Your common-garden tipping service (a description that covers about 98% of tipping services as far as I’m concerned) will do little more than provide an email or a text containing a hello and the name of some horses and the races they are set to run in....

That’s a ‘tipping service’. It’s just picks. There’s no analysis. Most such services don’t even bother to write a line on the thinking behind the horses they are putting up. If indeed there was any thinking behind the selection in the first place....

So, you will understand why I take exception to Against the Crowd being lumped into the ‘tipster’ pot with that band of slinks....

Let’s have it right. Very few services go about providing a racing service the way we do here at Against the Crowd....

We do what other services are not prepared to do. We do the work – in the hope that our readers benefit. We go heavy where the others travel light – on analysis and on genuine knowledge-building....

I think that’s a fair and a true statement. And, that being the case, to accept the label of ‘tipster’ would be to severely underplay what this service sets out to do and what it’s all about....

I can’t put it any straighter than that....

Nick Pullen

Against the Crowd

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Why don’t you appeal to everyone?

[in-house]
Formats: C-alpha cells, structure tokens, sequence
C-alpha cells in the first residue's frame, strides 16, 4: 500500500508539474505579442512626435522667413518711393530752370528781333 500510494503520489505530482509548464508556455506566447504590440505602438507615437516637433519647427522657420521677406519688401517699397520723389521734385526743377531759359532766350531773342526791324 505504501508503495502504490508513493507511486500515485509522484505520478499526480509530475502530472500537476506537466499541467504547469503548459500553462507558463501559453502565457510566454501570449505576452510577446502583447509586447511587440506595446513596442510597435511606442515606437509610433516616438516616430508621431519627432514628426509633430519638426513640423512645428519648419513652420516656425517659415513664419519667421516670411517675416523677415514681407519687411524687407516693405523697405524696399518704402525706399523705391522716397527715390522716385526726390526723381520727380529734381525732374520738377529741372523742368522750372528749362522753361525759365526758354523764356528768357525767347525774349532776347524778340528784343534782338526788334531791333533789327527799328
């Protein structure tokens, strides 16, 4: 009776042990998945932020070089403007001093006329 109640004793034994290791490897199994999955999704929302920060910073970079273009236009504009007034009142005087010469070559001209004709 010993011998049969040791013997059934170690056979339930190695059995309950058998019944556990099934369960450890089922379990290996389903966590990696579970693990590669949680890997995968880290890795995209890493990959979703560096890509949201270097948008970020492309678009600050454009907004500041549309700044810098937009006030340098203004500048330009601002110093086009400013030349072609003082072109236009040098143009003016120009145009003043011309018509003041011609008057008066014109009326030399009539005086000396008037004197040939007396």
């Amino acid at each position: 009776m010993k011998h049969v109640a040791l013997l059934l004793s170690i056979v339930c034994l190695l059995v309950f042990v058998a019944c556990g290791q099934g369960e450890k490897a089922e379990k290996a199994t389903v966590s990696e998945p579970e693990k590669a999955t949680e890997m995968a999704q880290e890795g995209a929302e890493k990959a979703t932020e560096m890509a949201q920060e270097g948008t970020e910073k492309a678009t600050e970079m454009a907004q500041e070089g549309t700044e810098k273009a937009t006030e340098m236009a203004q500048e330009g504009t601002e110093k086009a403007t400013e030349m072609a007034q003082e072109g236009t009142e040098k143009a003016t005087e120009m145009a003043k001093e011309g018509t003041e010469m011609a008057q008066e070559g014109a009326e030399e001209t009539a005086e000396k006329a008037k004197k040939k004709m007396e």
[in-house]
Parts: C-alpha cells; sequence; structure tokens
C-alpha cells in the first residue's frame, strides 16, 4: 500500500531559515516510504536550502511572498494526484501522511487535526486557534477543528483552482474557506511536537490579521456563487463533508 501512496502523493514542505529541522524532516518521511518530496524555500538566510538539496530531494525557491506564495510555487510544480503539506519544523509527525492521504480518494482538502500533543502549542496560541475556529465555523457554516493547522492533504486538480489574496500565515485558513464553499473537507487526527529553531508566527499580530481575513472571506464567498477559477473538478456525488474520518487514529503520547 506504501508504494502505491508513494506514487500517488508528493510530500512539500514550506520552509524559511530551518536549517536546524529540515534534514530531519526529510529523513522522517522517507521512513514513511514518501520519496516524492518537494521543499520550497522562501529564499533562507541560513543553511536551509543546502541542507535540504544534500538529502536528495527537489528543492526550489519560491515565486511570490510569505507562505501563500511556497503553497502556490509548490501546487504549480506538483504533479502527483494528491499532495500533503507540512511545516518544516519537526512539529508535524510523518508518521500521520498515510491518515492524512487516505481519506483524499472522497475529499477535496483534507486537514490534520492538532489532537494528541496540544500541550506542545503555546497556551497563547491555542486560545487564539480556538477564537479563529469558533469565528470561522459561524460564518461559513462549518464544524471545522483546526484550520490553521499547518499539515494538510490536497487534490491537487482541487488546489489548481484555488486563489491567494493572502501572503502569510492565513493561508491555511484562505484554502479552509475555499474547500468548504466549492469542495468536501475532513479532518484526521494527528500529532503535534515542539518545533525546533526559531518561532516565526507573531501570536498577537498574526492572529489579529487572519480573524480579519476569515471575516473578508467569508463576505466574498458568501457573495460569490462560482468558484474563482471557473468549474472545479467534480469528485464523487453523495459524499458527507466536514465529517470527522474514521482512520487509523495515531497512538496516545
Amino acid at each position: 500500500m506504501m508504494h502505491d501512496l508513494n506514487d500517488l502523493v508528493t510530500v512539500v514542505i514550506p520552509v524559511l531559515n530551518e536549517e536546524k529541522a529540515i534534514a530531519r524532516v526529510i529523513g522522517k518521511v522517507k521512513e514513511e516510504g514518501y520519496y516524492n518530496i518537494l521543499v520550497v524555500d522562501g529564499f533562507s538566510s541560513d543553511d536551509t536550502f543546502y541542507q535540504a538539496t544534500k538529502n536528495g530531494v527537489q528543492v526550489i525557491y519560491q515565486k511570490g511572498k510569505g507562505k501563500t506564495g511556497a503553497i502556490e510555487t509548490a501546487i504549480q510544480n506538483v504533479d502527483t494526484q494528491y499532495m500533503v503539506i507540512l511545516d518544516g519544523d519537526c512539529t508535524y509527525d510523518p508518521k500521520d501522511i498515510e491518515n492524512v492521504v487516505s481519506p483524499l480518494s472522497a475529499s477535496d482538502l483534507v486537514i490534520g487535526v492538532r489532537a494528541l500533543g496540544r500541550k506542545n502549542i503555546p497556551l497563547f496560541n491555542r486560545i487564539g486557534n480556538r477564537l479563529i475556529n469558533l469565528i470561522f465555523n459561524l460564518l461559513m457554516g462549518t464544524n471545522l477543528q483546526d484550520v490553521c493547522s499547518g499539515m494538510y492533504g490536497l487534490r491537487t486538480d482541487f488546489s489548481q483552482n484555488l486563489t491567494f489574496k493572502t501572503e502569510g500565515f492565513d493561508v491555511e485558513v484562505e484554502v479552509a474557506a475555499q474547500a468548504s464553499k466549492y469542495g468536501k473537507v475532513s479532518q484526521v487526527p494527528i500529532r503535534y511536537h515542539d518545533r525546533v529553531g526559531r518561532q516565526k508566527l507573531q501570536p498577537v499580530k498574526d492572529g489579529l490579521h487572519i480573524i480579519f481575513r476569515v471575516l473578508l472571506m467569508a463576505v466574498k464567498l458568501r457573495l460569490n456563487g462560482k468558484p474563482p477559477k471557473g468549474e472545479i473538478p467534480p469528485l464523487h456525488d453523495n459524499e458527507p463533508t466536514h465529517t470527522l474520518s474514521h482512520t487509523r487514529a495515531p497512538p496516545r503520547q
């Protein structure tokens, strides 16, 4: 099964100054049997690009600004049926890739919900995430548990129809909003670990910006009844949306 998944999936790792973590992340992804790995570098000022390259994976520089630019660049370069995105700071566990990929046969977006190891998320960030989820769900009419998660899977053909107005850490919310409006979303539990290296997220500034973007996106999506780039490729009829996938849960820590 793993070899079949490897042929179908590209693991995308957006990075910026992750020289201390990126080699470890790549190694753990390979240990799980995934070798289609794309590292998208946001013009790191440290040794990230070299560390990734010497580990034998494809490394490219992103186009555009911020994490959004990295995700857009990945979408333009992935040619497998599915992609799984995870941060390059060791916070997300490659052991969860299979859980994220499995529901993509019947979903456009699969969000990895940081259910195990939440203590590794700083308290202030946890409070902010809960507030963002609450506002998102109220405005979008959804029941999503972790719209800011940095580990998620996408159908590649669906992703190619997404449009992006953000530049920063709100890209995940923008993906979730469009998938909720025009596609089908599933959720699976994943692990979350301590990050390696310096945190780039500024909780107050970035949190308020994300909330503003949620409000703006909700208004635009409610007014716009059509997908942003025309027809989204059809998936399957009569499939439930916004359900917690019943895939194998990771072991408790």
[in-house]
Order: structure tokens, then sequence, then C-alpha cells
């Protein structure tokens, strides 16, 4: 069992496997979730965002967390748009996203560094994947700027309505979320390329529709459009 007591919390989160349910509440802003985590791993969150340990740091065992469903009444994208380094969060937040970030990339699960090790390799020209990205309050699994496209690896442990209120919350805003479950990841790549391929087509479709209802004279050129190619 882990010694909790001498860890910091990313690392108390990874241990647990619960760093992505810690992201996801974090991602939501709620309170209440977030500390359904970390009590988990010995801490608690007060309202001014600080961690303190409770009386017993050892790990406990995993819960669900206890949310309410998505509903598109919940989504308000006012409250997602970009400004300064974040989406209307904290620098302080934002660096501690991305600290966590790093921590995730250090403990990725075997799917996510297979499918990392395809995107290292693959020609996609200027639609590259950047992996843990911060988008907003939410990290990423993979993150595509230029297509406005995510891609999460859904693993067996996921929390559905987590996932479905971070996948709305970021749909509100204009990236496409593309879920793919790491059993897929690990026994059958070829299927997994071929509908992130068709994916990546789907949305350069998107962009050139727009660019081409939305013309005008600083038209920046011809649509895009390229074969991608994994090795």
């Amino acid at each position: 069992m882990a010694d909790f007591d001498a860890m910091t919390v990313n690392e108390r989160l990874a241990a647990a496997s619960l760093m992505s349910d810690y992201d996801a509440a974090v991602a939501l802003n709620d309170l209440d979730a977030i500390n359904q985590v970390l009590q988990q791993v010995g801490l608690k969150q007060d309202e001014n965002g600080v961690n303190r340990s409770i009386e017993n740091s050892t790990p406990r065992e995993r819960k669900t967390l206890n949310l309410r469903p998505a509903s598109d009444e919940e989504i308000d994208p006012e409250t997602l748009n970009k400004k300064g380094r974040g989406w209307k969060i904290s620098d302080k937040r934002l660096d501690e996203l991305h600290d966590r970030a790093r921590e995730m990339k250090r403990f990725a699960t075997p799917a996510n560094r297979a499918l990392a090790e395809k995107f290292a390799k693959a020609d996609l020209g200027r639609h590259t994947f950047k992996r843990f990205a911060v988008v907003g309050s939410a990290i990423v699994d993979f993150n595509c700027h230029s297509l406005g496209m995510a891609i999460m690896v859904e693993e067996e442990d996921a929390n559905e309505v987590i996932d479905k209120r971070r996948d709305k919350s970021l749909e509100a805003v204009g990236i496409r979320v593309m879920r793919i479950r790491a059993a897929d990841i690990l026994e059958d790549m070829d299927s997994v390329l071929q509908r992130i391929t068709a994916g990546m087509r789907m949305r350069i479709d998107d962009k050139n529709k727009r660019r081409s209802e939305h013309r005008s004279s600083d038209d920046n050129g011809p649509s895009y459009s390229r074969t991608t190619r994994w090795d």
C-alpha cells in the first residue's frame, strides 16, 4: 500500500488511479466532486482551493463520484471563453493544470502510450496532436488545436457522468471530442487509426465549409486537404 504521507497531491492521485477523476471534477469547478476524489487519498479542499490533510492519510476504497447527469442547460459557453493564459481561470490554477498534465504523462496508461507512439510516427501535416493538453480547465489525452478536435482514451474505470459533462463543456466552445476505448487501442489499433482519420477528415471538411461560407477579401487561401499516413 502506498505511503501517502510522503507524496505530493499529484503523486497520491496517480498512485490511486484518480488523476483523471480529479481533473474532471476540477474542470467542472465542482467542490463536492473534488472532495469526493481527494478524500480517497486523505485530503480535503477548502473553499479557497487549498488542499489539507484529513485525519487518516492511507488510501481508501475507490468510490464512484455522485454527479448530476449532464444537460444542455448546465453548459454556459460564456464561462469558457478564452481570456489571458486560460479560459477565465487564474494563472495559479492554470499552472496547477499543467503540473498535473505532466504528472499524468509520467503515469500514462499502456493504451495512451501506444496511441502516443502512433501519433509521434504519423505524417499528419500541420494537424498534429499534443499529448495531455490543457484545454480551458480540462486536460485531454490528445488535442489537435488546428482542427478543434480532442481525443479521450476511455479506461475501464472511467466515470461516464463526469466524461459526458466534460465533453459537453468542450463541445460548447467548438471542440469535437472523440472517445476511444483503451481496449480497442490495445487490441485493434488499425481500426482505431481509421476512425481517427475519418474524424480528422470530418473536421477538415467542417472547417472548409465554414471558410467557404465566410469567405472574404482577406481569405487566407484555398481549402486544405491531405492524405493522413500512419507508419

There are many different types of racing advisories on the market....

There are lots of different types of punters out there in search of information and advice....

Against the Crowd is a racing advisory....

As the author of this column, you might think I would want ALL punters signing up to make use of my output....

But that’s not the case.... 

  • Not all marriages are happy....

We are always looking for new readers – we go in search of them....

We always welcome new readers – with open arms....

We hope new readers will take to our specific approach to the game....

But it doesn’t always work out that way....

Not all marriages turn out to be of the happy-ever-after variety....

Certain types of readers go with ATC like custard goes with lamb. The two things just don’t belong on the same plate....

  • I have a dream....

For example, the dreamer is NOT a good fit with what we do here....

You can point out a horse to the dreamer and he won’t be able to tell you with any sense of certainty which end is which....

The dreamer has absolutely no real interest in horse racing. The sport makes no sense to him whatsoever. It never did. It never will....

The dreamer doesn’t know Lester Piggot from Leicester City. Ask him what he thinks about Stradivarius and he’ll think you’re talking about the violin....

If the racing is on the TV on Saturday afternoon, the dreamer is short odds-on to switch channels and start watching the Western on Movies for Men....

Despite all this, the dreamer has somehow managed to convince himself that there is a man out there in the world who can change his life and financial prospects by showing him which horses to bet....

Who knows how these things happen? Who knows how these peculiar ideas grow and thrive in people’s minds? Who knows how such twisted dreams take root and develop?